Tang says that while the change in the industry appears to be happening fast, pay levels are failing to keep pace with IT and e-commerce businesses that want similar talent. She suggests that offering a vision of the future for each individual is a better way of attracting applicants: “Instead of looking for an immediate jump in salary, candidates also value job stability. They want to work for organisations that can provide them with long-term career development. Showing that your company offers career progression and solid training programmes is a good way to attract candidates.”
In Hong Kong SAR, the banking industry is also facing a shift in its talent needs as more virtual banks and fintech firms look to hire. Firms in this space require a blend of traditional banking abilities and virtual and fintech skills.
But uncertainty surrounding virtual banks compared with established, stable organisations can put some candidates off, says Wong.
“On the other hand, for more traditional banking segments like corporate, investment banking, private banking and wealth management, the challenges appear to be finding the right match.
“This extends to the technical competencies as well as the cultural fit of the candidates. There are many cases where banks find someone to fit their technical requirements, but they have unrealistic expectations on compensation and development paths.”
To tackle these challenges, Wong suggests a two-pronged approach. First, he advises offering those coming into the organisation training and development to help them understand the culture. Second, he suggests that, in order to cope with the transition from a traditional banking environment to a fintech-driven sector, banks should consider expanding their change management teams. This may involve working with professional consultancy firms, helping them to make changes in culture and practices.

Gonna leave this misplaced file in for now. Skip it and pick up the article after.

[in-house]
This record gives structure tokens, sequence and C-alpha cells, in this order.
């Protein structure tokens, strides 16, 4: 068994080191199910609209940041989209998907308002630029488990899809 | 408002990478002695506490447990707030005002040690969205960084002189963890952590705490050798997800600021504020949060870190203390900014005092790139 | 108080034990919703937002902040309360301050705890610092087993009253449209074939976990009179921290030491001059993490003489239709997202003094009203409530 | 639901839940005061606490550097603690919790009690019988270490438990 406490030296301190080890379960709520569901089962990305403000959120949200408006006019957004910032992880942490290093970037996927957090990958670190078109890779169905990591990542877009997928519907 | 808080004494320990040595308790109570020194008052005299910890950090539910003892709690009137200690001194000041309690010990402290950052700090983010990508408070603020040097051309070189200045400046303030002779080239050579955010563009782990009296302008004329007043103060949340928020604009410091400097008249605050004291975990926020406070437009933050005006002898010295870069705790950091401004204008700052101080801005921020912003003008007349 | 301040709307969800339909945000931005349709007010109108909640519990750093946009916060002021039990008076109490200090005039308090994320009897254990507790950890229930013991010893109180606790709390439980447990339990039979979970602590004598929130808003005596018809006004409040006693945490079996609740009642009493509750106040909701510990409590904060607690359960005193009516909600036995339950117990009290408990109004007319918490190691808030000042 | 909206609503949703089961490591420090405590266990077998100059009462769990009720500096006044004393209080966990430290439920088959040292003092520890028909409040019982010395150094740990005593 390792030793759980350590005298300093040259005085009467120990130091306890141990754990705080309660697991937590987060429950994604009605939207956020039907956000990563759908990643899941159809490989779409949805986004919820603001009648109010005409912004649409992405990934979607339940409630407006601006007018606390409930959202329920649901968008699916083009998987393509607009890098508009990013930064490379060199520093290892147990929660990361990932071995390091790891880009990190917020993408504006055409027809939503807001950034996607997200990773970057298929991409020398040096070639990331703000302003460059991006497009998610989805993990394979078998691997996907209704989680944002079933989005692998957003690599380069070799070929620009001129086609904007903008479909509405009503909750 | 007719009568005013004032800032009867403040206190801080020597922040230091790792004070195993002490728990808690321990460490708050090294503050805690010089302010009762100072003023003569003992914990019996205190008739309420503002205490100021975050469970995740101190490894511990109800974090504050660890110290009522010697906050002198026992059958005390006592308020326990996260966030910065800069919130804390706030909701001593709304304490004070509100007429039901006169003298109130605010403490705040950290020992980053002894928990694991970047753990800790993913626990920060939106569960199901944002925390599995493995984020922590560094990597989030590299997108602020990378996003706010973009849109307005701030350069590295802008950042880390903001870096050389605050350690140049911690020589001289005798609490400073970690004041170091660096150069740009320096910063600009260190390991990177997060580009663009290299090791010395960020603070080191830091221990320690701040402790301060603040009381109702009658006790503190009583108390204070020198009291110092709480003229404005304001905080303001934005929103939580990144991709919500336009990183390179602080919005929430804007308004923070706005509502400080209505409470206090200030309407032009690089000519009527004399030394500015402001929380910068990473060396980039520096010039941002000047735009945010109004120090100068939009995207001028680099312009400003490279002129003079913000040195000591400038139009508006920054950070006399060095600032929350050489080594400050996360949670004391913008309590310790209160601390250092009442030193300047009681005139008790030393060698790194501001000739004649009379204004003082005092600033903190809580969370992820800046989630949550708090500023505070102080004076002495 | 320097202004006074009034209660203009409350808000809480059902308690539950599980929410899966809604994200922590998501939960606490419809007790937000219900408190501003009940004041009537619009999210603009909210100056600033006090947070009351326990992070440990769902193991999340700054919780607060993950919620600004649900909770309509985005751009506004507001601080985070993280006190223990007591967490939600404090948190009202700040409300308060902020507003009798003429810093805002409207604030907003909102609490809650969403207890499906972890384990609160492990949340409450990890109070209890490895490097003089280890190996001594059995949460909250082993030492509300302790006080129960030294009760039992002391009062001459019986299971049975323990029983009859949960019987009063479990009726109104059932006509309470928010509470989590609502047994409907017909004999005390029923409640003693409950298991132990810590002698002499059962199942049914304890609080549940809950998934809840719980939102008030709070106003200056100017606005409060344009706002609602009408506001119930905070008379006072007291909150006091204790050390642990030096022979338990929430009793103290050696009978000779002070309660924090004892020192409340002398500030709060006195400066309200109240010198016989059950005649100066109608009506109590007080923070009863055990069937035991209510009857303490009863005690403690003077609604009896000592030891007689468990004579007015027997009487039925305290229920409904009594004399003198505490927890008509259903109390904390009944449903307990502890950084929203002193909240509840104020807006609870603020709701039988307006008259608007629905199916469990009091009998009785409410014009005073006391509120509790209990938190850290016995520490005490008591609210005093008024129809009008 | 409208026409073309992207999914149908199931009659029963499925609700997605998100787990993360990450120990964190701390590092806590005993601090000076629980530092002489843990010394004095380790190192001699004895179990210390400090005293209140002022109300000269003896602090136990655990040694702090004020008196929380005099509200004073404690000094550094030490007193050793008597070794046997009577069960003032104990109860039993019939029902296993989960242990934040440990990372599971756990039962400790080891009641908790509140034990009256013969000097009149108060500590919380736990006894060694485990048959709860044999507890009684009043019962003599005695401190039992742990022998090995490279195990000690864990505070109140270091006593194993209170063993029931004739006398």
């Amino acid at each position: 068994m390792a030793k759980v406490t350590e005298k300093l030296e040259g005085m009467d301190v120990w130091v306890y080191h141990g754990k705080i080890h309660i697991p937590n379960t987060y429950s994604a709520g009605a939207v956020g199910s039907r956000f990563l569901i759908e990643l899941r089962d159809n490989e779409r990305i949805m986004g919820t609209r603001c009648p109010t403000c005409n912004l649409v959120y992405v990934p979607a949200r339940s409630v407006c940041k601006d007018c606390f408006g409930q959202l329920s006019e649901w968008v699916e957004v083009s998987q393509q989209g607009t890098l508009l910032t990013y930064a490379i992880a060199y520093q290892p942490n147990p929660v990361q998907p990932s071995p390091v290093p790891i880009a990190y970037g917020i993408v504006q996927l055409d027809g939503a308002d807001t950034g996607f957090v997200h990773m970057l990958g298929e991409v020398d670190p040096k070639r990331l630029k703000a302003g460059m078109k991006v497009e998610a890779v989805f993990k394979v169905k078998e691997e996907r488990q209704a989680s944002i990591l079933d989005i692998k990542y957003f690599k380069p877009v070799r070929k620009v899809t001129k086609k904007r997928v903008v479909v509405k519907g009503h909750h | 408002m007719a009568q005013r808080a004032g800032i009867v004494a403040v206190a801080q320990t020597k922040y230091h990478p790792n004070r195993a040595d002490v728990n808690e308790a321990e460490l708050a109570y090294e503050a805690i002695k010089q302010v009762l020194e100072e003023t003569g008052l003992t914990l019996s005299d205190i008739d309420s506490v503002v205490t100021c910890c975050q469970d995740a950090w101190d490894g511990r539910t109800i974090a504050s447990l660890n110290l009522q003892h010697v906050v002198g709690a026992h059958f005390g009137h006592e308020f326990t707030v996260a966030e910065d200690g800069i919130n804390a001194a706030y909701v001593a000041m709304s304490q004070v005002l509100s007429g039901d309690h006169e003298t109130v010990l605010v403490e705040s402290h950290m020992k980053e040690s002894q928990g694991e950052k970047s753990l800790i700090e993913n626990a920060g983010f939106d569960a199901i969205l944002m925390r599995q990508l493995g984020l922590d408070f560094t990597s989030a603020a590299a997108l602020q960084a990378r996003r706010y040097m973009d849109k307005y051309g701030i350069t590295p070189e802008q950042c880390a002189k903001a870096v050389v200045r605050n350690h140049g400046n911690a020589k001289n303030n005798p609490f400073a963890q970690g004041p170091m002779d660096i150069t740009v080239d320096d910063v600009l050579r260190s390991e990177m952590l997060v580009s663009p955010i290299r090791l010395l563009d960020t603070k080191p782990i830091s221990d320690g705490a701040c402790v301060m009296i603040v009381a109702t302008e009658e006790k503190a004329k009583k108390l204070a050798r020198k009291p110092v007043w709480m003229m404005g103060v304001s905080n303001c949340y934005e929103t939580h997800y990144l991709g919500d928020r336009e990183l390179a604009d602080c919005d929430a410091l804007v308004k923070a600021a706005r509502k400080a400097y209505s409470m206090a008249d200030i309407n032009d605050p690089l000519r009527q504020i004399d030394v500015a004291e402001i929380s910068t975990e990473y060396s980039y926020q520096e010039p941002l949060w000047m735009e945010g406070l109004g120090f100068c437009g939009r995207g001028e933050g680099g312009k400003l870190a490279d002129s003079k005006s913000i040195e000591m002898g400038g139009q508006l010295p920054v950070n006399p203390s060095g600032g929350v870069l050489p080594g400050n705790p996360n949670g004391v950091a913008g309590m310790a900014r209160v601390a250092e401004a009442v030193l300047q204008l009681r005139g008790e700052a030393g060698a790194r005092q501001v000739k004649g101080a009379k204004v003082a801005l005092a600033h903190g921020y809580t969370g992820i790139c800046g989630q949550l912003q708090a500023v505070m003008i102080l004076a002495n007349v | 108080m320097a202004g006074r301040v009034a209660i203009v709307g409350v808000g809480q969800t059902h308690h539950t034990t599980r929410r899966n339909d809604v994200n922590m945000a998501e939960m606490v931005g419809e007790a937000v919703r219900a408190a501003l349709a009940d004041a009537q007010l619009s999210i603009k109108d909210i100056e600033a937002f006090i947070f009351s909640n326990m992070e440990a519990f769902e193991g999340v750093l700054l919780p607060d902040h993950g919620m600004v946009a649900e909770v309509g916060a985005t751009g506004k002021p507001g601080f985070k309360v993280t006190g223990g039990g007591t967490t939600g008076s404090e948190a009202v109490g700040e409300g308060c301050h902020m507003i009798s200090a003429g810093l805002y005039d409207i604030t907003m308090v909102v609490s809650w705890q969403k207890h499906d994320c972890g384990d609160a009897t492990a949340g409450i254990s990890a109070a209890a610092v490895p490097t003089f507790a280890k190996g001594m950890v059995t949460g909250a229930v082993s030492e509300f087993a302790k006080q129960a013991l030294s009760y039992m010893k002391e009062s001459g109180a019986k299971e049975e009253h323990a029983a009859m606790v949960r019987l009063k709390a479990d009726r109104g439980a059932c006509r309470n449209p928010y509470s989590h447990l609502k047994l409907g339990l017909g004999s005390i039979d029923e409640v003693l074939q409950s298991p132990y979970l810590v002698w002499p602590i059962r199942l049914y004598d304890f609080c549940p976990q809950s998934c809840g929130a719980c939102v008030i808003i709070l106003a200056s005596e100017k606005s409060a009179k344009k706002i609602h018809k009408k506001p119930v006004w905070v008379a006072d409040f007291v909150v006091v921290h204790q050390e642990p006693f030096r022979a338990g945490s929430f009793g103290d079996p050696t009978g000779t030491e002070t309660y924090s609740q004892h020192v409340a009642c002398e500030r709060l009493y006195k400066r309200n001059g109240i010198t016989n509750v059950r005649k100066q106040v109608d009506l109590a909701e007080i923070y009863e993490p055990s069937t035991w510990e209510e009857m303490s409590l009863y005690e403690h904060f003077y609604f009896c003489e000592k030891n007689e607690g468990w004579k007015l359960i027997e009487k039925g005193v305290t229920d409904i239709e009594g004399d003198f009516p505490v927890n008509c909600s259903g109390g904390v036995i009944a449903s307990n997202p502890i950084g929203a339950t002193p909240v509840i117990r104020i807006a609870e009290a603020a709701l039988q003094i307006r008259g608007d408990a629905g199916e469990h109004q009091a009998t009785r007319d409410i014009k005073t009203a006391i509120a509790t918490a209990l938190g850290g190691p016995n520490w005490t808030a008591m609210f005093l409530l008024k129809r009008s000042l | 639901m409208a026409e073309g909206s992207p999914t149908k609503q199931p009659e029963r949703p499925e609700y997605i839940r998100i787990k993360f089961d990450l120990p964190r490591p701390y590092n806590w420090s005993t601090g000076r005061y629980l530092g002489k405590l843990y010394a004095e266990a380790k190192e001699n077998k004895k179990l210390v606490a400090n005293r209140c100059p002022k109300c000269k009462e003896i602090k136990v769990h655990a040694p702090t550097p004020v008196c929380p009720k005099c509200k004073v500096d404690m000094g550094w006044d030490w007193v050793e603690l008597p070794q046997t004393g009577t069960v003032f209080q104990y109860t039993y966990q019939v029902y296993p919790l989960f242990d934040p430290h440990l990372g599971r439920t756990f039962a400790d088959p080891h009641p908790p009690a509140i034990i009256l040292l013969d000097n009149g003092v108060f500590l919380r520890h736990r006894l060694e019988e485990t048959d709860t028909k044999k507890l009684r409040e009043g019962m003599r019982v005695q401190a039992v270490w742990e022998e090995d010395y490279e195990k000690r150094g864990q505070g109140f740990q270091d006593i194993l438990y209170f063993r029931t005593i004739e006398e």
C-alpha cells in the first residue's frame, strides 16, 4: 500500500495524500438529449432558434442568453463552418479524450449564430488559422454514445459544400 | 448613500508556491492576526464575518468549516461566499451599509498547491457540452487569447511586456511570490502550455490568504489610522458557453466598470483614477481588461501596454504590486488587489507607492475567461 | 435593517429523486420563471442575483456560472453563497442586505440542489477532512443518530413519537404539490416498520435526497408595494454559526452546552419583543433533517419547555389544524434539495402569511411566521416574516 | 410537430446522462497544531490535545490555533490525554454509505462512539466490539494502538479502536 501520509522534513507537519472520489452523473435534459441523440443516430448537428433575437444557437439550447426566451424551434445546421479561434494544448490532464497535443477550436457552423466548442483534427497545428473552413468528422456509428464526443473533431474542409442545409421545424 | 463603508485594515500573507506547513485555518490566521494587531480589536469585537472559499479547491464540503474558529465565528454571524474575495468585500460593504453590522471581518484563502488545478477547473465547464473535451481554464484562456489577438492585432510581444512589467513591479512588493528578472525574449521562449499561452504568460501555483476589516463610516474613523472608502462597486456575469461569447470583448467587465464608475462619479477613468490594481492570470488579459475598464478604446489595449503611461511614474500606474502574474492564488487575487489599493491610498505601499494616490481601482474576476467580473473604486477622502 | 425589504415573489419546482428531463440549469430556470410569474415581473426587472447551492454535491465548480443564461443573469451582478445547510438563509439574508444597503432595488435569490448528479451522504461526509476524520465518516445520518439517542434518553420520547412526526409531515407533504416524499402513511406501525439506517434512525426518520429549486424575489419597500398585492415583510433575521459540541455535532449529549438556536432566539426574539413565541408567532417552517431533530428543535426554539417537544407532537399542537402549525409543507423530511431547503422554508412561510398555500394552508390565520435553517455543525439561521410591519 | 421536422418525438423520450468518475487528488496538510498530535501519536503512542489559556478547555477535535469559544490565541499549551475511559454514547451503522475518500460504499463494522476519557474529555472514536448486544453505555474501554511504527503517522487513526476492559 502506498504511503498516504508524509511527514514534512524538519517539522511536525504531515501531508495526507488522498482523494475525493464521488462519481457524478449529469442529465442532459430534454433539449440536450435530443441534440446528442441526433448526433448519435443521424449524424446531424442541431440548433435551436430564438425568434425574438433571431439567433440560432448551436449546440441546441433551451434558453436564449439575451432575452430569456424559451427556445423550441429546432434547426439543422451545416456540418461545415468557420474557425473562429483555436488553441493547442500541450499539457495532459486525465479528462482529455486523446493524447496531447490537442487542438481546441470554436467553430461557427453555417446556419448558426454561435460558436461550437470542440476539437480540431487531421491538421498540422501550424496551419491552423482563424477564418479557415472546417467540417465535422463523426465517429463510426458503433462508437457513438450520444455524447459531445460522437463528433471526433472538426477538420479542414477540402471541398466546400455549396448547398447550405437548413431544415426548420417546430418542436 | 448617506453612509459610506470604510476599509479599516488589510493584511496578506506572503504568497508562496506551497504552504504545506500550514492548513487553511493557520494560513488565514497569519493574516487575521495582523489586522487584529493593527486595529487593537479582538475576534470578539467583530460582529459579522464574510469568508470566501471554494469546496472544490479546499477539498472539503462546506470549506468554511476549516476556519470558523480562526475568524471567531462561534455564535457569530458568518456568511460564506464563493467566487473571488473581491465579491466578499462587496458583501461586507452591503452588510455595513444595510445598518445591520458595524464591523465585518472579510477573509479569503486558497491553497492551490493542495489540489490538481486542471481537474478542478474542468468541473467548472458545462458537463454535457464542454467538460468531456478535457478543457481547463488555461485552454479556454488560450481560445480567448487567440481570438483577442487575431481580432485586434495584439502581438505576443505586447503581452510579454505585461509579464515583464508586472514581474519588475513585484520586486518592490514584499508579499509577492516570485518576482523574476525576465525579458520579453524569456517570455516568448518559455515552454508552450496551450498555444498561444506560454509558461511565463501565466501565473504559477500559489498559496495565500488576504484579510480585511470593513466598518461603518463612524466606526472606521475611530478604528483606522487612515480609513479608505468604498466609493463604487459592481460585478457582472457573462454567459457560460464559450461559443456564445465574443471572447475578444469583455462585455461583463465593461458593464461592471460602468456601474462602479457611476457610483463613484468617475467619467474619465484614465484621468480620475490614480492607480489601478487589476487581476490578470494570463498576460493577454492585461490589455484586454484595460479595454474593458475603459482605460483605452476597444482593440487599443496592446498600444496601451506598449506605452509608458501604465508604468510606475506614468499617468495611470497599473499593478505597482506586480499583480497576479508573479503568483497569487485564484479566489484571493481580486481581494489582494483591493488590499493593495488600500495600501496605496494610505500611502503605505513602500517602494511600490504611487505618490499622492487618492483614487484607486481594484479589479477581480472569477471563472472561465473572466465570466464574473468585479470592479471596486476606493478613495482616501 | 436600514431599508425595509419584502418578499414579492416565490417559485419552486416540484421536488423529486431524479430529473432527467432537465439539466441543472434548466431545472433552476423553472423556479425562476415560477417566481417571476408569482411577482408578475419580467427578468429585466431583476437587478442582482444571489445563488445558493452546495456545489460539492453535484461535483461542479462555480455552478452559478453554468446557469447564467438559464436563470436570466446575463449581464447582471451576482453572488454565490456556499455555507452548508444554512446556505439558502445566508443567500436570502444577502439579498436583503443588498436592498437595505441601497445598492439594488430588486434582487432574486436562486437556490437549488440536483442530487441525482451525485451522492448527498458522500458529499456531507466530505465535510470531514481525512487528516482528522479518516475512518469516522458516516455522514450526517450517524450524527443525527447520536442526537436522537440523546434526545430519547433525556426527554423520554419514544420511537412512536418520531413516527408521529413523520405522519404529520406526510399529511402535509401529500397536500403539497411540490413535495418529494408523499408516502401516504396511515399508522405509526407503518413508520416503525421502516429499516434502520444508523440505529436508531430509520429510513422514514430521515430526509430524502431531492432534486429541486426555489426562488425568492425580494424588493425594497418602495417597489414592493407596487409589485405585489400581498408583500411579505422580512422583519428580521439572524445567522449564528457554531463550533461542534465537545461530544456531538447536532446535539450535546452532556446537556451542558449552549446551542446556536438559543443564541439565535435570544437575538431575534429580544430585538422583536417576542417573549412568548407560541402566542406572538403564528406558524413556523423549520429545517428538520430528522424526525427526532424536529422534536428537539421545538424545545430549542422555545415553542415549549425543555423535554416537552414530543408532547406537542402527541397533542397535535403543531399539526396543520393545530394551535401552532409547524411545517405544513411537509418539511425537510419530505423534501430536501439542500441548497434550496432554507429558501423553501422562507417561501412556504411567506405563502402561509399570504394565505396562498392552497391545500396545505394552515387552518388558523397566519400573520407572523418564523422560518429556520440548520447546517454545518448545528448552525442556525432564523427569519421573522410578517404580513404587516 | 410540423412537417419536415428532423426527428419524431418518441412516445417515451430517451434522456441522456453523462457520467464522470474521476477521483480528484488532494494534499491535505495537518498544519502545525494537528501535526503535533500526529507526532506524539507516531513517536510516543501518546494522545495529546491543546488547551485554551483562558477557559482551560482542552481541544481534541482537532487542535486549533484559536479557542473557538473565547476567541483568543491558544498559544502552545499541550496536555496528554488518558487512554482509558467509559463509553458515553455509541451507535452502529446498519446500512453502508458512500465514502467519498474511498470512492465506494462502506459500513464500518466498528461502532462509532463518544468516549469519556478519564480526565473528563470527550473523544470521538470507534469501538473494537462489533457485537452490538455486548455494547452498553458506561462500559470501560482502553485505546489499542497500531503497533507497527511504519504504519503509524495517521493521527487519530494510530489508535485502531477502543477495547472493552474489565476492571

Virtual banks and fintech companies are also providing challenges for the technology industry, says Riley King, Senior Manager, Hays Hong Kong SAR, as many professionals are excited to join these organisations over established technology businesses.
He says that while businesses can attract candidates through improved compensation, looking internationally for talent and taking steps to widen candidate pools can also be effective.
“Organisations can address the supply problem by being more open to hiring staff from other countries. Companies that are not able to do so, due to language requirements, can increase the chance of being able to fill their vacancies by focusing on transferable skills rather than insisting on the perfect candidate.”
Ready for homecoming?
One pool of talent that many organisations in the region are open to is workers who were born locally but have since moved away. The 2019 Hays Asia Overseas Returnees Report indicates that 82 per cent of employers are willing to hire a returnee in the next year.
The research found that China’s overseas returnees, or those who had education or work experience abroad, are more likely to get a better salary than local candidates when compared with the regional average. In fact, 61 per cent of Chinese organisations said they would be willing to pay returnees a premium salary, compared with 57 per cent across Asia.
Known colloquially as ‘sea turtles’ (due to their migratory behaviour), the report states that “those who have had an education or experience working abroad are perceived as the answer to the modernisation of the Chinese economy and are highly regarded for being able to transfer knowledge from more mature markets, such as those of the West”.